It’s no longer good enough — and debatable that it ever was — to be a tech startup with a seemingly novel idea. Not in 2013, as DC based 500 Startups‘ venture partner Paul Singh says, when there’s “more competition than ever.”
Singh was on hand at the Maryland Entrepreneur Expo in November to offer his criticism of the pitches from this year’s crop of Pitch Across Maryland finalists, as well as to deliver the ending keynote. His main message wasn’t dissimilar from one he gave at Federal Hill incubator Betamore last February: startups should spend less time focusing on marketing, and more time gaining “traction” in the marketplace.
Technical.ly Baltimore spoke with Singh before his keynote to ask him what that means. This is an edited version of a longer interview.
TB: What is traction? Isn’t that just a business buzzword for meaning your startup was either first at what it does, or happened to know all the right people?
PS: I would say everybody’s got a different answer, so here’s my answer: it’s small but measurable repeat usage. If you’re building a consumer product, it’s not worth talking to investors until you’ve got a thousand repeat visitors every day. I’m just picking 1,000 off the top of my head, but it’s repeat traffic.
TB: So as an investor yourself, you’re saying you want to see something tangible. Not a pitch deck. Something that proves to you a startup business is selling whatever it is they’re selling.
PS: As an investor, I don’t want to be asking myself: does anybody want to pay for this? The question I want to ask myself is: are there 10,000 of these customers, or are there a million? Because 10,000 is a good lifestyle business, and a million is a lucrative VC exit. Neither of which is bad by the way, they’re just different funding models.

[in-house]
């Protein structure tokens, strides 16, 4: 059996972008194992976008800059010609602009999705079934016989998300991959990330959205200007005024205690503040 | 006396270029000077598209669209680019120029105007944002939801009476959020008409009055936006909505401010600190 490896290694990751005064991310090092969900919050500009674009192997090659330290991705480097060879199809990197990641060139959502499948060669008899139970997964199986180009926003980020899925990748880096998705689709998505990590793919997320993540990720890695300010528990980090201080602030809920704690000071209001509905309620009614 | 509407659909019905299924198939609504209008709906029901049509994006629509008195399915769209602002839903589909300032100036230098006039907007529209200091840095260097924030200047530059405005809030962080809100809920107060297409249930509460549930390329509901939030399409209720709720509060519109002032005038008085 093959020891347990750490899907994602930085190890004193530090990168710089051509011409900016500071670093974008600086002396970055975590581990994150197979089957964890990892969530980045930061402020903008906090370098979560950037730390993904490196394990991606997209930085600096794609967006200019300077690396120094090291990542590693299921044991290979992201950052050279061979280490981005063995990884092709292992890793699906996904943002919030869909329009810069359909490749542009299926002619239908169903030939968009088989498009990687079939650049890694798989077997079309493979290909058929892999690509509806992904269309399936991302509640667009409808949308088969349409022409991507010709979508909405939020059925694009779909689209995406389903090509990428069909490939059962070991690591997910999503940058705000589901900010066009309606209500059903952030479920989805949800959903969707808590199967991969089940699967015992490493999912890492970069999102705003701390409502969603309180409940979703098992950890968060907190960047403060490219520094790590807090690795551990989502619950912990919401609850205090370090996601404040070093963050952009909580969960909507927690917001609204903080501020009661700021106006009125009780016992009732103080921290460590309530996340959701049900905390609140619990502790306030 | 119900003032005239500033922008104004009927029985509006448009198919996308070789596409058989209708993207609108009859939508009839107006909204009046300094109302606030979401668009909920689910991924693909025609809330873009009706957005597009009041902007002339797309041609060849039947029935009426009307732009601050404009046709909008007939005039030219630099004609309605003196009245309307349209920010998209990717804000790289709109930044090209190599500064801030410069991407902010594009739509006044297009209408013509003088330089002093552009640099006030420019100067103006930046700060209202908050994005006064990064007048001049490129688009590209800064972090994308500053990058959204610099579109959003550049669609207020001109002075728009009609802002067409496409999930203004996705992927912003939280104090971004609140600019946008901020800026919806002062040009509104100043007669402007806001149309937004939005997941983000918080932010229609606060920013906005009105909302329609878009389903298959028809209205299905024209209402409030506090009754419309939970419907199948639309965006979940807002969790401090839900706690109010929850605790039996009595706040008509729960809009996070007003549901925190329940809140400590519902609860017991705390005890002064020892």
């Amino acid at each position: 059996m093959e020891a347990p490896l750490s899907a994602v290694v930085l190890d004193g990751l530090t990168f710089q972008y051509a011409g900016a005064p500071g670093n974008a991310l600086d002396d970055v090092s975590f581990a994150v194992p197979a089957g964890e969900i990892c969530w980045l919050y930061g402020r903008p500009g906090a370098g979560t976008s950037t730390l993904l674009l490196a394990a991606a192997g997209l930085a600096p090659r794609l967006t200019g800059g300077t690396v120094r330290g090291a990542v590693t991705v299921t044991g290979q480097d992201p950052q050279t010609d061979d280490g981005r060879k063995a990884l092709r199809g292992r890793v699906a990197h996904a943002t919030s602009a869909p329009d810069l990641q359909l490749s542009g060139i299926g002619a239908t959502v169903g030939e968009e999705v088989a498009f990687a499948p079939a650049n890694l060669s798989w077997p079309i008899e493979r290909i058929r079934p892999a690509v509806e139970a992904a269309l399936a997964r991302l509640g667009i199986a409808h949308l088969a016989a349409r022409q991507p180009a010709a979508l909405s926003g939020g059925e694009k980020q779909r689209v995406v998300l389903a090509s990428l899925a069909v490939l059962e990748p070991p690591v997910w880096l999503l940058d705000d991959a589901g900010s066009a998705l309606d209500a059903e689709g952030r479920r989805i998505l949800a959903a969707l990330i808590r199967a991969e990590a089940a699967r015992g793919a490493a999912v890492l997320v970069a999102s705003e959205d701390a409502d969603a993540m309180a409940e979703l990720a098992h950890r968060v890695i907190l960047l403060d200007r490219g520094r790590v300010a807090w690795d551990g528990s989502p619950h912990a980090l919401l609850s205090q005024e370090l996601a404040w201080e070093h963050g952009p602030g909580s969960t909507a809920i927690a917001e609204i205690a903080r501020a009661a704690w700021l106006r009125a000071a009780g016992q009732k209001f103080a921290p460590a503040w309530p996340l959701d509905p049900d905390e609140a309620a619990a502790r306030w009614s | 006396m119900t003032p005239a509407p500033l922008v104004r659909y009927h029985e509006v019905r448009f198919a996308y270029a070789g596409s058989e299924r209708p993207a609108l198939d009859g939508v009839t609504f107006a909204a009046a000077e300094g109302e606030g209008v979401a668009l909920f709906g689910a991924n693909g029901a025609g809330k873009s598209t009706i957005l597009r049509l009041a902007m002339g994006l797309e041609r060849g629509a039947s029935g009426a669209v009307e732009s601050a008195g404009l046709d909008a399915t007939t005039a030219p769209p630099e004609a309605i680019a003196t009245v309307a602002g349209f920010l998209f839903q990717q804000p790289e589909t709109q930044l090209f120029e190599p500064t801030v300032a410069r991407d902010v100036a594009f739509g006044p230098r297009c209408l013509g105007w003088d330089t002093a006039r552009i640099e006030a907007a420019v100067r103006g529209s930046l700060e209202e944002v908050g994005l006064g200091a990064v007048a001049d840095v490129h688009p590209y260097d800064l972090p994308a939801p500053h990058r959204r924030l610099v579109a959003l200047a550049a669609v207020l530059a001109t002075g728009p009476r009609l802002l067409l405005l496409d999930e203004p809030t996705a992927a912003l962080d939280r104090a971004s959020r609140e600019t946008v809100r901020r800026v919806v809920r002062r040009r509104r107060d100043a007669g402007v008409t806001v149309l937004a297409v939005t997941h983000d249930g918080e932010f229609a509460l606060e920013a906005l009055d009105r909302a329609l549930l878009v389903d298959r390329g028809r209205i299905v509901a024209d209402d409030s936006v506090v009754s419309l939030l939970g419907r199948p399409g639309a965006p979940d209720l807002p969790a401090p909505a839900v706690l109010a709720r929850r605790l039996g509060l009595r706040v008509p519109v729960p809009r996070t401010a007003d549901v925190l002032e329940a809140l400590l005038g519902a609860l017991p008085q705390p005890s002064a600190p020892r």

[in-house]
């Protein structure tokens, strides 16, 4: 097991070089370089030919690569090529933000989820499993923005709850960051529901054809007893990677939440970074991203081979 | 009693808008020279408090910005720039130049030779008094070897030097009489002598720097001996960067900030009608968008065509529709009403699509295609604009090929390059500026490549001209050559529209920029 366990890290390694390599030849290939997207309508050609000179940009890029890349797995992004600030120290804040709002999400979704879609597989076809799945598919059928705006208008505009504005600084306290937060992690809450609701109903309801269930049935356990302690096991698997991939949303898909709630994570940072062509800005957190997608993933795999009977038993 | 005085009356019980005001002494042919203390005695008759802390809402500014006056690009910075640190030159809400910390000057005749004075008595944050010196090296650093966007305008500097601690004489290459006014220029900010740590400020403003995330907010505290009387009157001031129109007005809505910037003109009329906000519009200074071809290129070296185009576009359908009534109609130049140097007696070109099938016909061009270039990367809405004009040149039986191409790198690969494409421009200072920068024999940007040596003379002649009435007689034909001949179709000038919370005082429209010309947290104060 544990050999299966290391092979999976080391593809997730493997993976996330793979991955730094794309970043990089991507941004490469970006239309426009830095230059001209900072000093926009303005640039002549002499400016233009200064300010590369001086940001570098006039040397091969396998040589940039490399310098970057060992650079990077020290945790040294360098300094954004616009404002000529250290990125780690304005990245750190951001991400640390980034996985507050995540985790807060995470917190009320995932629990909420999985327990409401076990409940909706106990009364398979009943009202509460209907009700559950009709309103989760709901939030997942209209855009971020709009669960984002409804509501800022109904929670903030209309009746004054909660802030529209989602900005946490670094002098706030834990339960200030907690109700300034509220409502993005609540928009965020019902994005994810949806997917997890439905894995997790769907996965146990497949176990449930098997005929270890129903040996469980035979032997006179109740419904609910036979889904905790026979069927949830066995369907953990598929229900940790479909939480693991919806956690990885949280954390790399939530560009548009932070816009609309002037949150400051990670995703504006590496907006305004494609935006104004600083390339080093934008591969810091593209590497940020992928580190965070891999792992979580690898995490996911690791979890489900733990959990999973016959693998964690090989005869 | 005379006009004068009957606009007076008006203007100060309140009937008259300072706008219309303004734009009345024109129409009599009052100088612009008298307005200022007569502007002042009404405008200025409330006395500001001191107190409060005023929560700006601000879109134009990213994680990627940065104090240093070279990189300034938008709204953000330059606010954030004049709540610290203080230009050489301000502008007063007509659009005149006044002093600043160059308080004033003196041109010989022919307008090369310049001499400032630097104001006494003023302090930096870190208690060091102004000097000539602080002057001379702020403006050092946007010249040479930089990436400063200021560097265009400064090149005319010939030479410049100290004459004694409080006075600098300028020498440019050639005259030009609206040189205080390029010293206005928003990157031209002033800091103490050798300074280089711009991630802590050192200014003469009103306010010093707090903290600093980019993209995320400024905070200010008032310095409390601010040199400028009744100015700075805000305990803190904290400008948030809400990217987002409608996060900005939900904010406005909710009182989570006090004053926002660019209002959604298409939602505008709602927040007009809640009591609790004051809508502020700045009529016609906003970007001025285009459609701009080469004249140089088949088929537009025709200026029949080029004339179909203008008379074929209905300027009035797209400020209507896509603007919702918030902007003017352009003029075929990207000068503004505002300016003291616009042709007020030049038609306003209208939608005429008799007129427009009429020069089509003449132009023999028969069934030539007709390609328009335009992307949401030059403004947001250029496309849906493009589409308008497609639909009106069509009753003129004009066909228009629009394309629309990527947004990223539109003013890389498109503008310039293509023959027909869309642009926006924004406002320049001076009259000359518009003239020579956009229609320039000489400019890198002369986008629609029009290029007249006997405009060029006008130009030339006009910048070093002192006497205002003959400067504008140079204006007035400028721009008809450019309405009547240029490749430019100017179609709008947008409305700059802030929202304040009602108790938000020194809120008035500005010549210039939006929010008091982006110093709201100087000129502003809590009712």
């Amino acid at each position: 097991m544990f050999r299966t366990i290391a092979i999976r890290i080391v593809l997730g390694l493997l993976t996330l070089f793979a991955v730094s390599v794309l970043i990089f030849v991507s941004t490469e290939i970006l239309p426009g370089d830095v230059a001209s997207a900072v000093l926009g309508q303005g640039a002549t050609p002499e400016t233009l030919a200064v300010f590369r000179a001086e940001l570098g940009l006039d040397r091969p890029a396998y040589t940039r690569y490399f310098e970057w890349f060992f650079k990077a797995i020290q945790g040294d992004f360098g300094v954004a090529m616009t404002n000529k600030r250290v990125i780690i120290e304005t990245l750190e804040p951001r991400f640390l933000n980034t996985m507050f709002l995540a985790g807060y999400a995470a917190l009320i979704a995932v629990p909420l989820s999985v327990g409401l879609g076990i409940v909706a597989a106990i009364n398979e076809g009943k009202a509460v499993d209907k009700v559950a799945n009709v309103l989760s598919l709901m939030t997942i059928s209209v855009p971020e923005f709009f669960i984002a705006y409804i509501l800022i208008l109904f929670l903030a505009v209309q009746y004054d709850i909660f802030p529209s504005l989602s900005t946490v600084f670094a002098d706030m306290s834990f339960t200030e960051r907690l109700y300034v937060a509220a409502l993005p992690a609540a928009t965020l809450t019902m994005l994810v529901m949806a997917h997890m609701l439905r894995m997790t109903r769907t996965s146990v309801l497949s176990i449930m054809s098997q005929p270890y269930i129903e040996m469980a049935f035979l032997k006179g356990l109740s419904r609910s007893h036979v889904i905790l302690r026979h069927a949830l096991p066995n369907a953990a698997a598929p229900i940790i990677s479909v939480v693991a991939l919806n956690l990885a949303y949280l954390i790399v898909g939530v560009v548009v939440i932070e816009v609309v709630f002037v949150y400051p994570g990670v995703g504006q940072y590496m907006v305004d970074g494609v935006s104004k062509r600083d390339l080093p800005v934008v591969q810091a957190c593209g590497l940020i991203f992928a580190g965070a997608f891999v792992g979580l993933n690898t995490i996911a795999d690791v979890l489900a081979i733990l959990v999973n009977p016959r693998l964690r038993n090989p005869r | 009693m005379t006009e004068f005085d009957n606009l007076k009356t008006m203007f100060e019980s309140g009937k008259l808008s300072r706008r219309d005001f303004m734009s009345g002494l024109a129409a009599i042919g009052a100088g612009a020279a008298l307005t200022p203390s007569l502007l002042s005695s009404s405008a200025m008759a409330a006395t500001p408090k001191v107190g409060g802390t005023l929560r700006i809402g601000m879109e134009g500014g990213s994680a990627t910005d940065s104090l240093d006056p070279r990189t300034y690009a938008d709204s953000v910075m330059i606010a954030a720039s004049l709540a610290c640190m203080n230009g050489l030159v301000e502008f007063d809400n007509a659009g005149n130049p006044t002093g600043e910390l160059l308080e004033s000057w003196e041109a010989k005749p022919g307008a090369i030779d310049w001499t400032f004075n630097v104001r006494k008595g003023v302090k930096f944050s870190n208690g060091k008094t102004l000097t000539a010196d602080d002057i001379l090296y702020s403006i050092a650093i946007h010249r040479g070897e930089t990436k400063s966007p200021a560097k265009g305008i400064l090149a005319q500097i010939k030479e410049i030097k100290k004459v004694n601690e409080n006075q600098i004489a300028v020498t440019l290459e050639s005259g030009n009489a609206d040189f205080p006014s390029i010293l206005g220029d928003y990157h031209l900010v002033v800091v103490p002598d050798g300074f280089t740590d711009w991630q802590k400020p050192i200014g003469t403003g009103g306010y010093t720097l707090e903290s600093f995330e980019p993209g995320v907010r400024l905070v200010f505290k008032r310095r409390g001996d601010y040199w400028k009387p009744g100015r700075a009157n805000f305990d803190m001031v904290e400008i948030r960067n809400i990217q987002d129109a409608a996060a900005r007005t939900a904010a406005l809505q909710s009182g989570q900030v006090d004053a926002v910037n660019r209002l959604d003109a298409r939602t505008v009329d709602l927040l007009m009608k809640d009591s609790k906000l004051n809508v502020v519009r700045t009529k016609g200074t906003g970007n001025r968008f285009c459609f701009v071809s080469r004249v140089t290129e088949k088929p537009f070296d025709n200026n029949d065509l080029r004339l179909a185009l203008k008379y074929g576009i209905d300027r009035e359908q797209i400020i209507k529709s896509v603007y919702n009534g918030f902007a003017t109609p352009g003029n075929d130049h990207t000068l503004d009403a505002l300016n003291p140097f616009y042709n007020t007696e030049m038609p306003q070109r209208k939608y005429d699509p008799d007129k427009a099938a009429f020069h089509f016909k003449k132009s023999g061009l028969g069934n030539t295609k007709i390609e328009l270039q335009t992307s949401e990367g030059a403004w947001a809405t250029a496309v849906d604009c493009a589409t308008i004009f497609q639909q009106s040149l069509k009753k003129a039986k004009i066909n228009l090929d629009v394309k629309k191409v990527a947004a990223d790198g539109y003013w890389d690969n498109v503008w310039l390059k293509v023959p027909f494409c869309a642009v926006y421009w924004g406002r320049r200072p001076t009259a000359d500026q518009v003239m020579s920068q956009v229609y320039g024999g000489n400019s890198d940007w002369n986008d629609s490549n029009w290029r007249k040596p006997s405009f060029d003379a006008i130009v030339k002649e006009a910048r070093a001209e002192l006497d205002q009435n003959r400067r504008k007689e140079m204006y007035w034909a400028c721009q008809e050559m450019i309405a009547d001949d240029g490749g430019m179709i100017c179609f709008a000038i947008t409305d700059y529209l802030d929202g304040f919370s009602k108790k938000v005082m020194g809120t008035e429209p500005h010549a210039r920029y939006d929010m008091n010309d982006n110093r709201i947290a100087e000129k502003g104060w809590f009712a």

TB: How should startup founders be pitching investors then? Traction first, it seems.
PS: In 2013, nobody should be funding ideas. Founders shouldn’t be pitching on ideas, and investors should never be investing in ideas. … That little bit of traction helps me know if they understand their customer, and that way we can spend 80 percent of our time talking about customer distribution, cost of acquisition — the growth stuff.
TB: What should investors be looking to put their money in?
PS: The business of venture capital is no longer about deal-sourcing, but rather about deal selection. Meaning events like the Startup Maryland bus are around deal-sourcing: let’s see if we can find the next big thing. And that’s cool, it’s necessary.
TB: But it’s not enough? It’s becoming obsolete to try to find a startup doing the Next Big Thing?
PS: The thing that investors don’t articulate very well: we can’t predict who the next Mark Zuckerberg is. We’re not in the business of judging ideas. We’re very bad as an industry to judge ideas. Traction is the thing that helps us. That’s what we should be investing in. … Let’s create an event like [Pitch Across Maryland] for people that have already raised half a million [dollars] and think about how we sort things from least-worst to worst-worst, and invest in the least-worst.
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